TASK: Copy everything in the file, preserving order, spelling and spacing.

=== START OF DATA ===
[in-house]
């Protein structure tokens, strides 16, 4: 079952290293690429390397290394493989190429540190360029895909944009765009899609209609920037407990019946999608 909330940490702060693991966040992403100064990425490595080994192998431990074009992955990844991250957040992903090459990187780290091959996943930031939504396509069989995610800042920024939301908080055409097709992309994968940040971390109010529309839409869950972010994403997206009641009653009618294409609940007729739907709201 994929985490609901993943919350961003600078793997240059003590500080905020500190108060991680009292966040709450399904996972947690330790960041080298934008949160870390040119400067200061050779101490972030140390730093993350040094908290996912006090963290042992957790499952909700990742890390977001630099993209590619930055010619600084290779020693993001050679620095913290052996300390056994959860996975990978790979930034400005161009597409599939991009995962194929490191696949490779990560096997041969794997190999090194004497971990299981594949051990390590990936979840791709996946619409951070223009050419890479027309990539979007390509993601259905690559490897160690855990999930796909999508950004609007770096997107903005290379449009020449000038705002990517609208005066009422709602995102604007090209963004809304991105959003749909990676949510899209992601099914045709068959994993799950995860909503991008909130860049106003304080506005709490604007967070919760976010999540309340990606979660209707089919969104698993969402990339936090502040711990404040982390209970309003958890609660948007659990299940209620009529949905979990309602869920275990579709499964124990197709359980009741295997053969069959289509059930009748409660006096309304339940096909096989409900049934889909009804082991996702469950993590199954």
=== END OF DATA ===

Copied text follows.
[in-house]
């Protein structure tokens, strides 16, 4: 079952290293690429390397290394493989190429540190360029895909944009765009899609209609920037407990019946999608 909330940490702060693991966040992403100064990425490595080994192998431990074009992955990844991250957040992903090459990187780290091959996943930031939504396509069989995610800042920024939301908080055409097709992309994968940040971390109010529309839409869950972010994403997206009641009653009618294409609940007729739907709201 994929985490609901993943919350961003600078793997240059003590500080905020500190108060991680009292966040709450399904996972947690330790960041080298934008949160870390040119400067200061050779101490972030140390730093993350040094908290996912006090963290042992957790499952909700990742890390977001630099993209590619930055010619600084290779020693993001050679620095913290052996300390056994959860996975990978790979930034400005161009597409599939991009995962194929490191696949490779990560096997041969794997190999090194004497971990299981594949051990390590990936979840791709996946619409951070223009050419890479027309990539979007390509993601259905690559490897160690855990999930796909999508950004609007770096997107903005290379449009020449000038705002990517609208005066009422709602995102604007090209963004809304991105959003749909990676949510899209992601099914045709068959994993799950995860909503991008909130860049106003304080506005709490604007967070919760976010999540309340990606979660209707089919969104698993969402990339936090502040711990404040982390209970309003958890609660948007659990299940209620009529949905979990309602869920275990579709499964124990197709359980009741295997053969069959289509059930009748409660006096309304339940096909096989409900049934889909009804082991996702469950993590199954």